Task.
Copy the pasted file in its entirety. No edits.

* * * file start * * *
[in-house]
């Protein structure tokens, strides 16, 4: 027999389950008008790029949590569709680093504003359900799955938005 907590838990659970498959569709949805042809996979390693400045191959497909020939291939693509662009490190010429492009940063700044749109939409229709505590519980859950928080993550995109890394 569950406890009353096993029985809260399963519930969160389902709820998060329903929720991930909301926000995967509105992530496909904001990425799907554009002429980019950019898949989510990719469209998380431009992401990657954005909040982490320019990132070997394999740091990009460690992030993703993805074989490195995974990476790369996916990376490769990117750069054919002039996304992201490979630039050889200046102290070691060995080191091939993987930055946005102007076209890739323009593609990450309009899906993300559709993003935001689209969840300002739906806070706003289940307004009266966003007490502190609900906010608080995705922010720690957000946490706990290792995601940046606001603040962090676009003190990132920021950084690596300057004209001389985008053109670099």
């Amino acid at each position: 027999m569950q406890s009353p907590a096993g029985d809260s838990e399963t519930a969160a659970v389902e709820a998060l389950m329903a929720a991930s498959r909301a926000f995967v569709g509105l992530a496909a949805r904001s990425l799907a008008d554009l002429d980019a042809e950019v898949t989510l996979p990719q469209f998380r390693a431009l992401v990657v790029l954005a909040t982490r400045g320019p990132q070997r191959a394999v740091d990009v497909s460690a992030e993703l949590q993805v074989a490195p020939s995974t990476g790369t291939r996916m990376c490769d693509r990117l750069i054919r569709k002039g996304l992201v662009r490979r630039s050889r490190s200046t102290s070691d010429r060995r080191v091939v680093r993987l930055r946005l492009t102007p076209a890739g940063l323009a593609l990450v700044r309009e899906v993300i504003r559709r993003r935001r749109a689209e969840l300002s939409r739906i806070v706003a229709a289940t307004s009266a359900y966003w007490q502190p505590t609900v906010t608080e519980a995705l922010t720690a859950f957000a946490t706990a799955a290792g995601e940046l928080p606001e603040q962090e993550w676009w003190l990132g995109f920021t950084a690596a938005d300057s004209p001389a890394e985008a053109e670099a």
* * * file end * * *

[in-house]
């Protein structure tokens, strides 16, 4: 027999389950008008790029949590569709680093504003359900799955938005 907590838990659970498959569709949805042809996979390693400045191959497909020939291939693509662009490190010429492009940063700044749109939409229709505590519980859950928080993550995109890394 569950406890009353096993029985809260399963519930969160389902709820998060329903929720991930909301926000995967509105992530496909904001990425799907554009002429980019950019898949989510990719469209998380431009992401990657954005909040982490320019990132070997394999740091990009460690992030993703993805074989490195995974990476790369996916990376490769990117750069054919002039996304992201490979630039050889200046102290070691060995080191091939993987930055946005102007076209890739323009593609990450309009899906993300559709993003935001689209969840300002739906806070706003289940307004009266966003007490502190609900906010608080995705922010720690957000946490706990290792995601940046606001603040962090676009003190990132920021950084690596300057004209001389985008053109670099």
């Amino acid at each position: 027999m569950q406890s009353p907590a096993g029985d809260s838990e399963t519930a969160a659970v389902e709820a998060l389950m329903a929720a991930s498959r909301a926000f995967v569709g509105l992530a496909a949805r904001s990425l799907a008008d554009l002429d980019a042809e950019v898949t989510l996979p990719q469209f998380r390693a431009l992401v990657v790029l954005a909040t982490r400045g320019p990132q070997r191959a394999v740091d990009v497909s460690a992030e993703l949590q993805v074989a490195p020939s995974t990476g790369t291939r996916m990376c490769d693509r990117l750069i054919r569709k002039g996304l992201v662009r490979r630039s050889r490190s200046t102290s070691d010429r060995r080191v091939v680093r993987l930055r946005l492009t102007p076209a890739g940063l323009a593609l990450v700044r309009e899906v993300i504003r559709r993003r935001r749109a689209e969840l300002s939409r739906i806070v706003a229709a289940t307004s009266a359900y966003w007490q502190p505590t609900v906010t608080e519980a995705l922010t720690a859950f957000a946490t706990a799955a290792g995601e940046l928080p606001e603040q962090e993550w676009w003190l990132g995109f920021t950084a690596a938005d300057s004209p001389a890394e985008a053109e670099a």